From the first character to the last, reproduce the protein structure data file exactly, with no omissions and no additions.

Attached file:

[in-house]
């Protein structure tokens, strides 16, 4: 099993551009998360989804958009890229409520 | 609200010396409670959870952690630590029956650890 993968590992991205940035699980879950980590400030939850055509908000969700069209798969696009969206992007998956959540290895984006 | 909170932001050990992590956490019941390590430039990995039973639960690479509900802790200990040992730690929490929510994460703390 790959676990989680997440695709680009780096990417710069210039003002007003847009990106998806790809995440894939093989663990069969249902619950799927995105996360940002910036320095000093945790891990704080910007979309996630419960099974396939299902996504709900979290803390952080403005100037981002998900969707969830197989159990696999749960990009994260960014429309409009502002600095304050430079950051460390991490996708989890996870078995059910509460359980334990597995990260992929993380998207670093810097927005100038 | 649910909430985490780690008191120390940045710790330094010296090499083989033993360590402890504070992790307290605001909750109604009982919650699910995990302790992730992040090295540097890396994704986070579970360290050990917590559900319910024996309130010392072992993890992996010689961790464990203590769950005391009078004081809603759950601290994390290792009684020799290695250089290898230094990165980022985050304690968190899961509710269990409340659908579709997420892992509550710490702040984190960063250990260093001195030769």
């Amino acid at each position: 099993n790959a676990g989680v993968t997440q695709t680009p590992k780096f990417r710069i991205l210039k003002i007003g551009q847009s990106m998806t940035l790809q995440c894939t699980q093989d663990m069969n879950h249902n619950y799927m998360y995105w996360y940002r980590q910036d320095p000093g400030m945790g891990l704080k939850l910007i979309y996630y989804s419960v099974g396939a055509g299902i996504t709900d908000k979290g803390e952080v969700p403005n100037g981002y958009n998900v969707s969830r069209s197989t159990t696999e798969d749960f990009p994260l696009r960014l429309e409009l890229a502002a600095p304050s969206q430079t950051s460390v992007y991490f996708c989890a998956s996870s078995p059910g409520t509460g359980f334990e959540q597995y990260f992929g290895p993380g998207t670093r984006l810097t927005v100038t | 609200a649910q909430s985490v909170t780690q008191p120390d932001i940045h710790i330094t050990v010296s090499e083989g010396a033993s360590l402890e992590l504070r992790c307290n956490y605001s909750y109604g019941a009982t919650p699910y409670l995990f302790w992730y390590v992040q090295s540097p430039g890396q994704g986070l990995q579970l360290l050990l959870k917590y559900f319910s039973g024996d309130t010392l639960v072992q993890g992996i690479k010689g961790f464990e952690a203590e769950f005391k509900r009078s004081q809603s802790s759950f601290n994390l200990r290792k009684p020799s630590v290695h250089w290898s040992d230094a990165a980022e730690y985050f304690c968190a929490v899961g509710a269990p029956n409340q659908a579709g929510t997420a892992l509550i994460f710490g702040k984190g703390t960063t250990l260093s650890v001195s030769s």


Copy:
[in-house]
């Protein structure tokens, strides 16, 4: 099993551009998360989804958009890229409520 | 609200010396409670959870952690630590029956650890 993968590992991205940035699980879950980590400030939850055509908000969700069209798969696009969206992007998956959540290895984006 | 909170932001050990992590956490019941390590430039990995039973639960690479509900802790200990040992730690929490929510994460703390 790959676990989680997440695709680009780096990417710069210039003002007003847009990106998806790809995440894939093989663990069969249902619950799927995105996360940002910036320095000093945790891990704080910007979309996630419960099974396939299902996504709900979290803390952080403005100037981002998900969707969830197989159990696999749960990009994260960014429309409009502002600095304050430079950051460390991490996708989890996870078995059910509460359980334990597995990260992929993380998207670093810097927005100038 | 649910909430985490780690008191120390940045710790330094010296090499083989033993360590402890504070992790307290605001909750109604009982919650699910995990302790992730992040090295540097890396994704986070579970360290050990917590559900319910024996309130010392072992993890992996010689961790464990203590769950005391009078004081809603759950601290994390290792009684020799290695250089290898230094990165980022985050304690968190899961509710269990409340659908579709997420892992509550710490702040984190960063250990260093001195030769």
């Amino acid at each position: 099993n790959a676990g989680v993968t997440q695709t680009p590992k780096f990417r710069i991205l210039k003002i007003g551009q847009s990106m998806t940035l790809q995440c894939t699980q093989d663990m069969n879950h249902n619950y799927m998360y995105w996360y940002r980590q910036d320095p000093g400030m945790g891990l704080k939850l910007i979309y996630y989804s419960v099974g396939a055509g299902i996504t709900d908000k979290g803390e952080v969700p403005n100037g981002y958009n998900v969707s969830r069209s197989t159990t696999e798969d749960f990009p994260l696009r960014l429309e409009l890229a502002a600095p304050s969206q430079t950051s460390v992007y991490f996708c989890a998956s996870s078995p059910g409520t509460g359980f334990e959540q597995y990260f992929g290895p993380g998207t670093r984006l810097t927005v100038t | 609200a649910q909430s985490v909170t780690q008191p120390d932001i940045h710790i330094t050990v010296s090499e083989g010396a033993s360590l402890e992590l504070r992790c307290n956490y605001s909750y109604g019941a009982t919650p699910y409670l995990f302790w992730y390590v992040q090295s540097p430039g890396q994704g986070l990995q579970l360290l050990l959870k917590y559900f319910s039973g024996d309130t010392l639960v072992q993890g992996i690479k010689g961790f464990e952690a203590e769950f005391k509900r009078s004081q809603s802790s759950f601290n994390l200990r290792k009684p020799s630590v290695h250089w290898s040992d230094a990165a980022e730690y985050f304690c968190a929490v899961g509710a269990p029956n409340q659908a579709g929510t997420a892992l509550i994460f710490g702040k984190g703390t960063t250990l260093s650890v001195s030769s």